Few more steps lead to the temple of Buddha. The view from here is spectacular and worth the effort. Balconies were clogged with tourists trying – to steal a spot – to admire the sight in front of them. Although, the afternoon sun was cruel, the wind more than made up for the sharp rays of the sun.

On our way down, we discovered there were many pathways leading to the pinnacle. We chose an easier, broader pathway for our descent. There are at-least five distinct pathways leading downhill.

In the distance, we heard the sound of traditional Chinese music. In one of the open air enclosures, two elderly men were playing a wonderful melody. A little girl tried to match her footsteps to the rhythm. It proved to be a good break for us.

The tulip exhibition was equally beautiful. Tourists took snaps with/of them and had to be reprimanded by guards for crossing the marked lines.

Hutong Walk

By the time we exited from Jingshan Park, it was nearing 5. It didn’t make sense to head to Beihai Park. Cycle rickshaws called out. It might be a good option – if you’re not high on walking. Although, my feet were really tired with all the walking, we saw a signboard which read as Nanlouguxiang. Home would be nearby, surely.

After few enquiries, we headed towards the direction board arrow. The beauty of the Hutongs lie in their characteristic styled grey-tiled roof tops. As we passed from one street to another and went deeper into the maze of similar looking houses, it was a while before we realised, we were lost. With hand directions and guide-maps, we found our way back to our main street.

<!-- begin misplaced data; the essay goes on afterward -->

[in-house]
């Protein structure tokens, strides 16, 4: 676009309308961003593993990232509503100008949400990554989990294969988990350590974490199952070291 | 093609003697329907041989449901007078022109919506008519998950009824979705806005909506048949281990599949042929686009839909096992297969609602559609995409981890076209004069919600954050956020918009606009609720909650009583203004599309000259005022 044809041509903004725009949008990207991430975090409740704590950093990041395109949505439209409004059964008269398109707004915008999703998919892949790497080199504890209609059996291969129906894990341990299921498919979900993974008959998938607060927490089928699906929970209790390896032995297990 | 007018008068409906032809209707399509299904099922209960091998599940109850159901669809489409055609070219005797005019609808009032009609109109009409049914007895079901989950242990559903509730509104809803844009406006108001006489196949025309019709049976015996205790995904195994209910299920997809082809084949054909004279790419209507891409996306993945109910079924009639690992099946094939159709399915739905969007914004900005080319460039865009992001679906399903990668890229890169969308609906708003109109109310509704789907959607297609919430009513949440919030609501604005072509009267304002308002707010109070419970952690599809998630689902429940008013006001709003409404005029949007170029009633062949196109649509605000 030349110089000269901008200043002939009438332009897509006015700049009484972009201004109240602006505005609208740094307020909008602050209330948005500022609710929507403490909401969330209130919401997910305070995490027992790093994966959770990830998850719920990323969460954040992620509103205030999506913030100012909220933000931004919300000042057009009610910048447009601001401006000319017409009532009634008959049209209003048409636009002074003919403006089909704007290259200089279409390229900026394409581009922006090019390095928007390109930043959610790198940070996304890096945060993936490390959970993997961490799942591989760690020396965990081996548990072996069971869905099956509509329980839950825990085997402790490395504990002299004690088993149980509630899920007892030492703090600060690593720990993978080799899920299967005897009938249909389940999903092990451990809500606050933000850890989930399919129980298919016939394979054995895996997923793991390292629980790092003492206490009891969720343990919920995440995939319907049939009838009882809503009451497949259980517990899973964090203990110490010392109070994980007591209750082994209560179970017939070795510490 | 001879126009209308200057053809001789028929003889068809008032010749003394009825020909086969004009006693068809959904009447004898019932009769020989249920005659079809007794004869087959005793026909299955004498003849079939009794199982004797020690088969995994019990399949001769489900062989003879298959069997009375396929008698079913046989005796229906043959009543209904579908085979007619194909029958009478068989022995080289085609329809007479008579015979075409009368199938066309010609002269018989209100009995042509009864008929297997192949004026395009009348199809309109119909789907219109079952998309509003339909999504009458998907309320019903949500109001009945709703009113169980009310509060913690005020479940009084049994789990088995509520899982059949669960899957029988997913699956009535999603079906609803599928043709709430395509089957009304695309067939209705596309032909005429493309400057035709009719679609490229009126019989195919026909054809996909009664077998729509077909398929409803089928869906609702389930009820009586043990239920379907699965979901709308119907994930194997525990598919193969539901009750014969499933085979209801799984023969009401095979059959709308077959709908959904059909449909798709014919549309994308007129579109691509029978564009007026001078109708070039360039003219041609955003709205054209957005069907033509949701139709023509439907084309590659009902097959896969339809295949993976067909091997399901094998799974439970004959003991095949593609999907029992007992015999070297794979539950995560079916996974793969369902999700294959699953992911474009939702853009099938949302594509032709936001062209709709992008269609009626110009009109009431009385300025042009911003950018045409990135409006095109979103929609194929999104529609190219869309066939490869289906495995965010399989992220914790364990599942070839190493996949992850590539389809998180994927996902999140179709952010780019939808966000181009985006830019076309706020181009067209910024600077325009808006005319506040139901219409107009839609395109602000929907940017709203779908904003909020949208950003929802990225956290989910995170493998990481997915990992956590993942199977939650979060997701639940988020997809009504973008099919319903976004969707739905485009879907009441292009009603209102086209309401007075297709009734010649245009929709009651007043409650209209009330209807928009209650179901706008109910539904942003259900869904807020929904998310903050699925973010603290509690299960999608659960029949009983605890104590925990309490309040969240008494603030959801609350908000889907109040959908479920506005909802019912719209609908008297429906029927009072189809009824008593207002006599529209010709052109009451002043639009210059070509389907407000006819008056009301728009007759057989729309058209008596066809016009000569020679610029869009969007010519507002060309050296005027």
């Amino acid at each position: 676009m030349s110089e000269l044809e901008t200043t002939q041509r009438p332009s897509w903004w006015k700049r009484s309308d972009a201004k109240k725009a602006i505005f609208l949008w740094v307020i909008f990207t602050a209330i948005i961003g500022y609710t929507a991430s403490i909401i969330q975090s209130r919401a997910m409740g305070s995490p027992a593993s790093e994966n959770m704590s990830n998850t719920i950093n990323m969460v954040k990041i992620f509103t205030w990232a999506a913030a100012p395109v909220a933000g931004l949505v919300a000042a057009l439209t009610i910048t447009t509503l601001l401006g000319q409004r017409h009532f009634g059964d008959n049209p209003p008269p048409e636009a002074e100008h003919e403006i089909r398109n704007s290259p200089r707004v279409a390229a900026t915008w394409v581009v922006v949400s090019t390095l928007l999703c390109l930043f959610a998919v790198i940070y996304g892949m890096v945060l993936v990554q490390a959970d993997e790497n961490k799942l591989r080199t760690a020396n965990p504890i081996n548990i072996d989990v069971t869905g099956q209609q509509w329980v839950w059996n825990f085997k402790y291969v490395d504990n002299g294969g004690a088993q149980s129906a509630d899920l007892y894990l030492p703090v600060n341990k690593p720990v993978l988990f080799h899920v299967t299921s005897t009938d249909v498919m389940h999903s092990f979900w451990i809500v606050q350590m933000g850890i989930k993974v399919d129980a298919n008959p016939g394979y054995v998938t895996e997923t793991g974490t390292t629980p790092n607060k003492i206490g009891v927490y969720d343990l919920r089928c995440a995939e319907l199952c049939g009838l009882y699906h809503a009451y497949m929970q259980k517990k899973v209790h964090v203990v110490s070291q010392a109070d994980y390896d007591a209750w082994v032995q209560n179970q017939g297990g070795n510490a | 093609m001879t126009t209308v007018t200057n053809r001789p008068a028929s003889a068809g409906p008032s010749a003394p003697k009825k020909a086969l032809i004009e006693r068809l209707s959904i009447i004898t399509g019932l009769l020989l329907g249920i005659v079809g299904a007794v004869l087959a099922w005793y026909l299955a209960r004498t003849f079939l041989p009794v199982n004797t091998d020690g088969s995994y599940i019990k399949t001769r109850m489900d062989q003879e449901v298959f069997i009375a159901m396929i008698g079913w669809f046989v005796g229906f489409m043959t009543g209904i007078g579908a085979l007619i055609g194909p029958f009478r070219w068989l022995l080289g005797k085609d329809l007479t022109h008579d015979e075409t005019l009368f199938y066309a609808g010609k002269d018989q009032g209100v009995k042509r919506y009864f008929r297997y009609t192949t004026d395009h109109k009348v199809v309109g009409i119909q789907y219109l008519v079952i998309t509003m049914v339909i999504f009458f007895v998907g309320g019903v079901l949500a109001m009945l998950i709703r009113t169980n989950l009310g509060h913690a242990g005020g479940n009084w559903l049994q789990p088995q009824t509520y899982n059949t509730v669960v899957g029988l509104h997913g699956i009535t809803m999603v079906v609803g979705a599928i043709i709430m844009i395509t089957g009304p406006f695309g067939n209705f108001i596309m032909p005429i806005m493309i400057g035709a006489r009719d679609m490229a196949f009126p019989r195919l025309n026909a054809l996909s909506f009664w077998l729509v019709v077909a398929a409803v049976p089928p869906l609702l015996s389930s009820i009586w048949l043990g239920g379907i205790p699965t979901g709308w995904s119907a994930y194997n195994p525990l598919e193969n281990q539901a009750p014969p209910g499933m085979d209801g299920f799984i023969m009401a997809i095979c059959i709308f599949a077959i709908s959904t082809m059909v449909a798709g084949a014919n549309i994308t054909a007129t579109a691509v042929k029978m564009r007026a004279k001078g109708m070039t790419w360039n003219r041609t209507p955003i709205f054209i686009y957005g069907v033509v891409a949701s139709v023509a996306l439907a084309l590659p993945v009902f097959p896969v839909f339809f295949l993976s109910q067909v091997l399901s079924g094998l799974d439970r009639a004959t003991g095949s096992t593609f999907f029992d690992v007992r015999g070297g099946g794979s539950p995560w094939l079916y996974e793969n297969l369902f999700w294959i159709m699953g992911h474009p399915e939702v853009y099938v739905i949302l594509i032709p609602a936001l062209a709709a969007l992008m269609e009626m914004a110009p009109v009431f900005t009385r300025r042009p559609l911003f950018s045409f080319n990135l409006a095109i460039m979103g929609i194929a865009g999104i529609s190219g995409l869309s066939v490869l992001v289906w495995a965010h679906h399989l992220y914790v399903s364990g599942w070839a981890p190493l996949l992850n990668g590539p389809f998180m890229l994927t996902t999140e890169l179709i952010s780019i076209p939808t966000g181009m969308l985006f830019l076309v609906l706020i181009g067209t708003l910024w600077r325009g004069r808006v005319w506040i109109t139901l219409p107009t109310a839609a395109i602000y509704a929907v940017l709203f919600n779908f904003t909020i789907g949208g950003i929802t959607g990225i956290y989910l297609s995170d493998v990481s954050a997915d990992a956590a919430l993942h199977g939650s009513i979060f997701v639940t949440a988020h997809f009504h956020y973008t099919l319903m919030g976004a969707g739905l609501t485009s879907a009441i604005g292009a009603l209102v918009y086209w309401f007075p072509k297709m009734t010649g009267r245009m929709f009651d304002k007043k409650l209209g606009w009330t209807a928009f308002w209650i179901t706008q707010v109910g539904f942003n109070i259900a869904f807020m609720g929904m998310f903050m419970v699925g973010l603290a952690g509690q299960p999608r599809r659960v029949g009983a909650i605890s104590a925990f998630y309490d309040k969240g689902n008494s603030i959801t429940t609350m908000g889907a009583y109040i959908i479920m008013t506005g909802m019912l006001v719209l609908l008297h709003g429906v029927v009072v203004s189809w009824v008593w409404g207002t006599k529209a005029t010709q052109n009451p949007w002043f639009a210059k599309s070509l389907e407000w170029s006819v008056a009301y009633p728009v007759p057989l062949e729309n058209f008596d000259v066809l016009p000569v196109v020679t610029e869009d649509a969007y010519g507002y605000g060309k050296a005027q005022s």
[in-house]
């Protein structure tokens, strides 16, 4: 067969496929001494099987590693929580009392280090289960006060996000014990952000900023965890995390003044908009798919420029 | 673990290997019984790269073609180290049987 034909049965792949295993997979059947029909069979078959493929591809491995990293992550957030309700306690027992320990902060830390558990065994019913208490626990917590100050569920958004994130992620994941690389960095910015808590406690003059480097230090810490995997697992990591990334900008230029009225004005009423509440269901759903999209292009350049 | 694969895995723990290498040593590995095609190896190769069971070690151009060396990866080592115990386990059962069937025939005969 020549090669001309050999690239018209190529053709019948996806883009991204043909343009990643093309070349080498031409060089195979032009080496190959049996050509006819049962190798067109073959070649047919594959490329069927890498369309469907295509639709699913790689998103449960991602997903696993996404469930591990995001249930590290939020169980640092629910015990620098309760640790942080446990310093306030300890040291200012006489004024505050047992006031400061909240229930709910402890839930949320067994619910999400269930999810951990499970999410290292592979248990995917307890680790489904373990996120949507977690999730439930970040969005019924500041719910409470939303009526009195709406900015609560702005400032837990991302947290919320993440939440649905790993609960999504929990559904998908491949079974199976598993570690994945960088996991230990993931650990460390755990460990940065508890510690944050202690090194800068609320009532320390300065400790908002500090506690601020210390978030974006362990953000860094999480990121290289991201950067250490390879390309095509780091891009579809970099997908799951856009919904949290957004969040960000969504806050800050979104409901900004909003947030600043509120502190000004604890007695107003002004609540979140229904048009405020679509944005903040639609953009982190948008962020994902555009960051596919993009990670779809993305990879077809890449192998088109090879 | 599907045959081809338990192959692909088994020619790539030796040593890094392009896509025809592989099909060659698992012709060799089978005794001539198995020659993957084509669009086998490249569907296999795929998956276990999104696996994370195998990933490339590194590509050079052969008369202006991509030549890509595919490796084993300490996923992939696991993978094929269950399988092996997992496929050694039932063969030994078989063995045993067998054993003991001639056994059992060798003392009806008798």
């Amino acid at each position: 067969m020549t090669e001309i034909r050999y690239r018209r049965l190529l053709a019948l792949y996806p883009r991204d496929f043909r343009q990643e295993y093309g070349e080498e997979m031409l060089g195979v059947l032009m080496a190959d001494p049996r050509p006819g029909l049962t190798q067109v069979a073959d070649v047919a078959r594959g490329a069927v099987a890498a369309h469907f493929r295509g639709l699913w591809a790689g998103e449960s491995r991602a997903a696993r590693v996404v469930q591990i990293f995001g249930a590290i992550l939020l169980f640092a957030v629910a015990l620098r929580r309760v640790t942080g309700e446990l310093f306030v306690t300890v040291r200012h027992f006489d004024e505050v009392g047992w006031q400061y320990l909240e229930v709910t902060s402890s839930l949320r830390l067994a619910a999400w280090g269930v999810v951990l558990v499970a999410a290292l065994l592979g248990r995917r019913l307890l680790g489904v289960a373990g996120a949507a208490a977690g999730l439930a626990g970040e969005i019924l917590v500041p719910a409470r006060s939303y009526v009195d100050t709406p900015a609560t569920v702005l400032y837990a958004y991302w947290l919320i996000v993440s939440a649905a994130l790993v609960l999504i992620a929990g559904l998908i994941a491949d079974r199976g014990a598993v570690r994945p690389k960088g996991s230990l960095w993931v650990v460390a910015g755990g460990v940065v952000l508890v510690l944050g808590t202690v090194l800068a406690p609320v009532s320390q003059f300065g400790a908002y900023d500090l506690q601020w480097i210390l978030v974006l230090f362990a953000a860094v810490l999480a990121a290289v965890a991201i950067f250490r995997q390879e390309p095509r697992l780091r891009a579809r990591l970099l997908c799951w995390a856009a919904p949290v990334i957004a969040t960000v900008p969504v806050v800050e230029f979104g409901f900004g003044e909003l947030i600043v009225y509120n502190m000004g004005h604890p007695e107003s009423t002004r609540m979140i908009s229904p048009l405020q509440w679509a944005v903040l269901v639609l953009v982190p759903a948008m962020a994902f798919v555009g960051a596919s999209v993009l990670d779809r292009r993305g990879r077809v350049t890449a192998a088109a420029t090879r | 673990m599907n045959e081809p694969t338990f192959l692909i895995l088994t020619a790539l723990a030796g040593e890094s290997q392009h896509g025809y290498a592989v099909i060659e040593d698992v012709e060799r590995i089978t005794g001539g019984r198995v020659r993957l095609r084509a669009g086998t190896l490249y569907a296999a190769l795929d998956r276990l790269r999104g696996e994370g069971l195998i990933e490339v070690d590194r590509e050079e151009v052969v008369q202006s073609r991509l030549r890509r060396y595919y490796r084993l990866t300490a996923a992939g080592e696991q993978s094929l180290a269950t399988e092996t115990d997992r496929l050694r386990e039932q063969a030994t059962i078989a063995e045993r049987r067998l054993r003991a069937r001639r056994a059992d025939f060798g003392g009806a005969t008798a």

You can now download this post on GPSmyCity to follow our path. Click here to explore more.


Posted by:twobrownfeet

Writer-Photographer Duo. Now in Seoul.

4 replies on “Entering the Forbidden City

  1. I don’t know the forbidden city has been renamed. I think I like forbidden city better:) Love all your photos. It looks like an awesome place, the architecture is stunning. And the size is impressive!

    1. Inger, we too like the name, ‘Forbidden City’. In fact, when we entered the main ticket area, we wondered, what is the Palace Museum. 🙂 It is a wonderful place to visit and I still can’t believe that we did. The size is truly enormous and takes some effort to discover the entire place. And to think, a lot of the city isn’t open for tourist viewing. The scale is mind-numbing. All photo credits go to my talented hubby, Basil. Thanks for your generous praise.